Writing press releases was not a huge part of my job when I was the only writer for a Christian nonprofit in Chicago’s south suburbs, but every now and then I had to do it. I still remember the special “News Release” letterhead we used—thick, ivory stock, our company logo at the top, and “News Release” emblazoned down the side in Cooper Black. Any release I wrote would be typed on this paper, folded into a #10 envelope, and mailed to the list of local papers I kept at my desk. If we wanted to include photos with the story, the process was even more cumbersome—we were mailing actual prints, so I had to make sure I ordered enough copies so that each paper could receive its own set!
Ah, the good ol’ days.
The more things change…
Email, digital photos, and internet searches make the process of distributing news much easier today than it was two decades ago. With an account at AmericanTowns.com, it takes only a few minutes to submit a story and photos to hundreds of newspapers serving any given zip code. And every story can contain active links to a client’s website or social media pages, so it’s very efficient today to make media aware of what you’re up to.
But efficiency is the not the same as effectiveness. I still get better results when I personally select the editors or journalists I believe will be interested in my story, and then individually email each one. It takes a little longer, of course, but it’s worth it.
…the more they stay the same
And some things about the process haven’t changed at all. Editors still want well-written stories that are news and not marketing collateral. In fact, they may have even greater appreciation today for a well-written news release because many papers are short-staffed now.
Your online media kit
If you are a small business owner, you probably don’t have time to write your own news releases and develop relationships with the papers in your town. But there are still things you can do to make it easier for a reporter to get the information he needs to write about you, or your business, or your industry. Creating an online media kit is a great place to start.
Your online media kit should include some basic resources:
- Company overview: Write just a paragraph or two about what your company does and when it was founded. Include your mission statement if you have one. List key staff and their titles. Add your own bio. Make your contact information obvious.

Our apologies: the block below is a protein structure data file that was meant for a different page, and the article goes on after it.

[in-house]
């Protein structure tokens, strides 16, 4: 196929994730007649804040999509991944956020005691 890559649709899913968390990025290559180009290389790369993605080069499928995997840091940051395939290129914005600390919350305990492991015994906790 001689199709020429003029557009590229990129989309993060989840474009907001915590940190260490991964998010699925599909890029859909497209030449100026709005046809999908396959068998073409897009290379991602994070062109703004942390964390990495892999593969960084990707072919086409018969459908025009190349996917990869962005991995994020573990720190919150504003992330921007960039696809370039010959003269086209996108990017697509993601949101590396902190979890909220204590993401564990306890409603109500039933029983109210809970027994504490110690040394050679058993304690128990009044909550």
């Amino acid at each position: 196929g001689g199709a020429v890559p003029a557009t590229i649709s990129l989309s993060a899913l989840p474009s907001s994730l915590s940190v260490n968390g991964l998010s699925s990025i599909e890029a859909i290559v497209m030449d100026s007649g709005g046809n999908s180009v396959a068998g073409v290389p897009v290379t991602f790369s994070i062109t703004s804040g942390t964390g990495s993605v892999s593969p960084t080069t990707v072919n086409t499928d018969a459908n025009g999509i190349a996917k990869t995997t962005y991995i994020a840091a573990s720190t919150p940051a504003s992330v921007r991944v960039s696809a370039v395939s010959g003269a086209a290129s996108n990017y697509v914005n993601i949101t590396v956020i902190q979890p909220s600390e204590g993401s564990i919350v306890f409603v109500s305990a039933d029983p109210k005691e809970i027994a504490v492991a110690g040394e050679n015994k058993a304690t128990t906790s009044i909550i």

- Products and services: Give an overview or listing of your products and services. (Remember, these will become keywords that can help your Search Engine Optimization.) Include links to sales pages wherever possible.
- Current press releases: If you have written news releases about your company, archive them here. And if local media have done stories about you, include links to the online versions of those stories.
- Photos: For each news release you post, include high-resolution photos. Also think of other photos media might appreciate for more general stories—head shots of key staff and professional shots of products, for example. If a reporter is working on a tight deadline, he’ll appreciate the convenience of being able to download images to go with his story.
- Quotable quotes: Journalists understand the power of a good quote. Depending on your industry, you might be able to supply a few quotable comments that a reporter who is short on time could easily access.
(If you don’t feel comfortable creating these resources, please—hire a professional!)
What your media kit is for
Business, of course, is all about relationships. That is true of your interactions with media as well. If you understand that your local newspaper is a business, and if your media kit can help that newspaper achieve its goals (not just yours), you will already be far ahead of business who treat journalists like their personal marketing department!
My online media kit
In preparation for this post, I created an online media kit for LifeLines. It’s a work in progress, so I appreciate any feedback you might have!